In China, a New Hotel Every Two Weeks

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  1. uggboy
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    You don’t have to travel often to know that congee, fried rice and dim sum aren’t standard breakfast fare at American hotels.
    Starting now, they could be.
    As high-end consumers in China continue to wield their growing spending power, hotel chains are adding new services and amenities to make Chinese travelers feel more at home while they're abroad.
    Last month, Starwood Hotels & Resorts (HOT), which owns the W, St. Regis, Sheraton and Westin brands, introduced its “Starwood Personalized Travel” program in 19 hotels worldwide. At these locations, the front desk is staffed by at least one person who speaks Mandarin, guest rooms are stocked with slippers and tea kettles, traditional Chinese meals are available at the hotel restaurant and Chinese guests are provided with hotel literature in their native language.

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    Hilton Hotels & Resorts’ “Huanying Program” offers similar services and has been tested in three hotels around the world, but won’t officially launch until Aug. 16. When it does, 51 hotels will participate – 22 in the U.S. and 29 elsewhere.
    It’s no secret that wealthy consumers in China have grown to become a powerful force across many sectors, but it’s only in the last two years that Chinese outbound travel has reached a level meaningful enough to warrant special attention from hotels.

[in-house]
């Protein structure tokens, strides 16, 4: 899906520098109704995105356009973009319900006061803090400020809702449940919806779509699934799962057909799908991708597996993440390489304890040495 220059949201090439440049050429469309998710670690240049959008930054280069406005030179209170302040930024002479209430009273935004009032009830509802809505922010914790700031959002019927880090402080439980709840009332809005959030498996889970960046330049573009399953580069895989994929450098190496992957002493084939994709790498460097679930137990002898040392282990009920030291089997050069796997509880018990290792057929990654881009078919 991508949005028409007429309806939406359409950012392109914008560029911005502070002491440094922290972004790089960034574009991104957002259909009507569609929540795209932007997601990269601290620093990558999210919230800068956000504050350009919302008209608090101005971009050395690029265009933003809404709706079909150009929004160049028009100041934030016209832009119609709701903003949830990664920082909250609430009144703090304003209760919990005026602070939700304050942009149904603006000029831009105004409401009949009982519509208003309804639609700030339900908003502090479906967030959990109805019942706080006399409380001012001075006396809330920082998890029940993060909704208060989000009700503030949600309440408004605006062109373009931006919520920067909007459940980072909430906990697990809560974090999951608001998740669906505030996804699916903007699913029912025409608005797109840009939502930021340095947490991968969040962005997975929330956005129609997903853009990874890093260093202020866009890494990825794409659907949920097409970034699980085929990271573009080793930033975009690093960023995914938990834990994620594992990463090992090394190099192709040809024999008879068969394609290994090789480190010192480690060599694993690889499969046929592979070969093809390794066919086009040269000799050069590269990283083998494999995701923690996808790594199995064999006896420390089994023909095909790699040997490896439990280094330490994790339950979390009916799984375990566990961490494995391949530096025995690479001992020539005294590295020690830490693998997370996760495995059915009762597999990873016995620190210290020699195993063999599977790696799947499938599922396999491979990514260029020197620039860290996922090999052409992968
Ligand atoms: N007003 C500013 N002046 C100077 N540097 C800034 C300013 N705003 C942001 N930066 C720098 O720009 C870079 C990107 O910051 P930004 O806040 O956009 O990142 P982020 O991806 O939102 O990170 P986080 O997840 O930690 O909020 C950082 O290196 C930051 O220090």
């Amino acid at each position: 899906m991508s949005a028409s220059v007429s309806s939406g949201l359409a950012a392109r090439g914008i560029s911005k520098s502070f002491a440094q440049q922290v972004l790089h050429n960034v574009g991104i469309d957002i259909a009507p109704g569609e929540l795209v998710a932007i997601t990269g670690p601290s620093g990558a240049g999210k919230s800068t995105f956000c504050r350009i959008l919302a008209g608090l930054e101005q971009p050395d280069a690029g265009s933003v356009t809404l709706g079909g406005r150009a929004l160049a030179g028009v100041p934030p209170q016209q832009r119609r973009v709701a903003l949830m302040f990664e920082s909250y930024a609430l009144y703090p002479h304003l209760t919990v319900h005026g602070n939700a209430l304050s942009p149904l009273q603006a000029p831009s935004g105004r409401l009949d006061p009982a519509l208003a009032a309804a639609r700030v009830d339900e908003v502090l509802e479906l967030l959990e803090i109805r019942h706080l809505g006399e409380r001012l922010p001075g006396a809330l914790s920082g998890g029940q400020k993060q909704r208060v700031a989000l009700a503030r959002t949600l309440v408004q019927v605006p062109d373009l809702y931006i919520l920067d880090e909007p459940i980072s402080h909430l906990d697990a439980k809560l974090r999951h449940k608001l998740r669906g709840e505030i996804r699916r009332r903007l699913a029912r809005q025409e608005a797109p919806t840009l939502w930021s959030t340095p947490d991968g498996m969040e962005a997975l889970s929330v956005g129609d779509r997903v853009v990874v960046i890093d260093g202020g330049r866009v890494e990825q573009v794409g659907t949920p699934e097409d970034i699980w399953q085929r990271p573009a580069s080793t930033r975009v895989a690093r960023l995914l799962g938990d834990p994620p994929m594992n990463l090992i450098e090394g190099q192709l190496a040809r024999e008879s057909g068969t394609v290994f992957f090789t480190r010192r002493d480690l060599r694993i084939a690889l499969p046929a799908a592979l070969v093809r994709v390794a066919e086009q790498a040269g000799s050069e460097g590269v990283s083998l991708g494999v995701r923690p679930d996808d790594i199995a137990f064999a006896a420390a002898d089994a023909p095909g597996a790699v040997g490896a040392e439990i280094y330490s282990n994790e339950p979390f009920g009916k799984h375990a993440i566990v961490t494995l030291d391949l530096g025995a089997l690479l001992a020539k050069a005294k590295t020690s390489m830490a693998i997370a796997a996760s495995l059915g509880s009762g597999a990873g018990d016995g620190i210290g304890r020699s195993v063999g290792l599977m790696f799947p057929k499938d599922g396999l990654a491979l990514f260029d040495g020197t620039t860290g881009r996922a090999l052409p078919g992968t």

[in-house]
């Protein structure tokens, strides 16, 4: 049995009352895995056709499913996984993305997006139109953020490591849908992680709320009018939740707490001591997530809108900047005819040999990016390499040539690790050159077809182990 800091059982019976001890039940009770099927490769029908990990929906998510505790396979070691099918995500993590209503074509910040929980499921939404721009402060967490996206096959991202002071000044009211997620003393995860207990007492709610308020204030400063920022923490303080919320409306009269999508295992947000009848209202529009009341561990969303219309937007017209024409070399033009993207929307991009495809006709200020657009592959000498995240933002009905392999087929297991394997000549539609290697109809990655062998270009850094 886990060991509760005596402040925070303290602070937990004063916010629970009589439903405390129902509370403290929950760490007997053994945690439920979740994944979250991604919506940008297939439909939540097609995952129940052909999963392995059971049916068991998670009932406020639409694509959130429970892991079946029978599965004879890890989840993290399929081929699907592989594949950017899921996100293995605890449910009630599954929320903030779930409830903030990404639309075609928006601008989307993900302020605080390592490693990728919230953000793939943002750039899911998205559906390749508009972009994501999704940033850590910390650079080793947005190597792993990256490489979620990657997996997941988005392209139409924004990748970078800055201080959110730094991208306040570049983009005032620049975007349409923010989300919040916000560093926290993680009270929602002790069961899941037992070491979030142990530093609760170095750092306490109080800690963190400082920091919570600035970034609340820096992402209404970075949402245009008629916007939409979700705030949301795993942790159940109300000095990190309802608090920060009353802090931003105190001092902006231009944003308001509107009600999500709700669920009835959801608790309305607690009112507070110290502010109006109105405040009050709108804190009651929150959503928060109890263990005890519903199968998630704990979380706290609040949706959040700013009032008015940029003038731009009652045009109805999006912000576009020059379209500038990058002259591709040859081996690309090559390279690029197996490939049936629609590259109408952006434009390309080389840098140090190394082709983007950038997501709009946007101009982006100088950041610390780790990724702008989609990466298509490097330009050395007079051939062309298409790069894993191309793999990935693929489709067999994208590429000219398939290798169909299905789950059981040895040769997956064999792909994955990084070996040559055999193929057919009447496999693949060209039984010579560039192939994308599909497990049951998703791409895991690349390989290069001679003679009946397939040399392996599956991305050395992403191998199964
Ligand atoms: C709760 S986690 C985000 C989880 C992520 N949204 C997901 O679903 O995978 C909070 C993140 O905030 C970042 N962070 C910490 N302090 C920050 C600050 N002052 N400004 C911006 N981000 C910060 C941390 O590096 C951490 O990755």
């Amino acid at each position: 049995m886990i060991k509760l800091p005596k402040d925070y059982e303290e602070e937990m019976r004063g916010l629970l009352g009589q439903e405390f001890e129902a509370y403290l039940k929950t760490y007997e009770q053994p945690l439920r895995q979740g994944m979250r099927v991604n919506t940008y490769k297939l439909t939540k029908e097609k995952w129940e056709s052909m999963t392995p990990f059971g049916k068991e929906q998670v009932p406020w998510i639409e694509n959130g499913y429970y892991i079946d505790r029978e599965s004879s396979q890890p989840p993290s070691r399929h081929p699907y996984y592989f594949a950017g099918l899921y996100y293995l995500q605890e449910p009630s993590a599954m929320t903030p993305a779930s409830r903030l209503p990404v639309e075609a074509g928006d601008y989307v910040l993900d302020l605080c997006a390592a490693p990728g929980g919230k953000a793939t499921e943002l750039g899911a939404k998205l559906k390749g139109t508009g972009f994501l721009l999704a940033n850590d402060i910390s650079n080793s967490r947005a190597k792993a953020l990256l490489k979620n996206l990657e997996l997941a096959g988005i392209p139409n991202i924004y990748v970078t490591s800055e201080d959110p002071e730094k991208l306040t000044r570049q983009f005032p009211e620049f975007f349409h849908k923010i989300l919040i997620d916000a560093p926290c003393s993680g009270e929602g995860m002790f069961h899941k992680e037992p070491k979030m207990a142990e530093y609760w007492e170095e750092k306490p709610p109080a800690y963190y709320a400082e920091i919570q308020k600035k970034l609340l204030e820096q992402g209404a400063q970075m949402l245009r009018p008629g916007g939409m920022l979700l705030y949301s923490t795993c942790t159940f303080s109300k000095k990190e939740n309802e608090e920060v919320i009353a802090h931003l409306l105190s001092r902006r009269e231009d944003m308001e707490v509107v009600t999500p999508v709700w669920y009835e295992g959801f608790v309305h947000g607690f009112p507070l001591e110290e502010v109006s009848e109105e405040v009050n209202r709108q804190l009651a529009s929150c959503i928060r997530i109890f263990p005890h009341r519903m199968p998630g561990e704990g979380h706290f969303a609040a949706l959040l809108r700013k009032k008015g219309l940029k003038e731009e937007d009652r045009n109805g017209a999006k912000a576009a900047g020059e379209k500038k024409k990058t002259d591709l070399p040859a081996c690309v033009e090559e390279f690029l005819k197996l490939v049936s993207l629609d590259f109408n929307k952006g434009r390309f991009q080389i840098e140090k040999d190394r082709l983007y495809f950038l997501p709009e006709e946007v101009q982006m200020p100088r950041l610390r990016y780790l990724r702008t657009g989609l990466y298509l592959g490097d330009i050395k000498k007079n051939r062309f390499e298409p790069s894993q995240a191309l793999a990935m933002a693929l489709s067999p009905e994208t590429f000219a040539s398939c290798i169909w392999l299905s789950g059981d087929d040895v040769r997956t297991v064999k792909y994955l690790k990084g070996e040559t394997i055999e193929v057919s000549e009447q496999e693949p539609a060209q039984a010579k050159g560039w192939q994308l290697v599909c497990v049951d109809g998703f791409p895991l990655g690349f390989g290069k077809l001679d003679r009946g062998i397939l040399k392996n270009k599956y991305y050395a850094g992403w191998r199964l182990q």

“Two years ago, you could probably have predicted, based on the growth of GDP in China, that there would be a boom in travel, but that was early,” acknowledges Matt Gaghen, vice president of brand management at Starwood.
    Hungry for high-end goods, Chinese consumers are spreading their wings like never before. The influx of Chinese travelers to the U.S. alone climbed 53% from 2009 to 2010 and is expected to surge 232% from 2010 to 2016 – in both instances, outpacing growth in any other market, according to data compiled by the U.S. Department of Commerce in May.
    In the last year or two, Starwood has seen a doubling – and, in some locations, tripling – of business volume from Chinese patrons. The W Hotel in New York’s Times Square, for instance, saw a 173% pickup in business from Chinese customers from 2009 to 2010 while the Sheraton Maria Isabel Hotel in Mexico City saw a whopping 370% increase.

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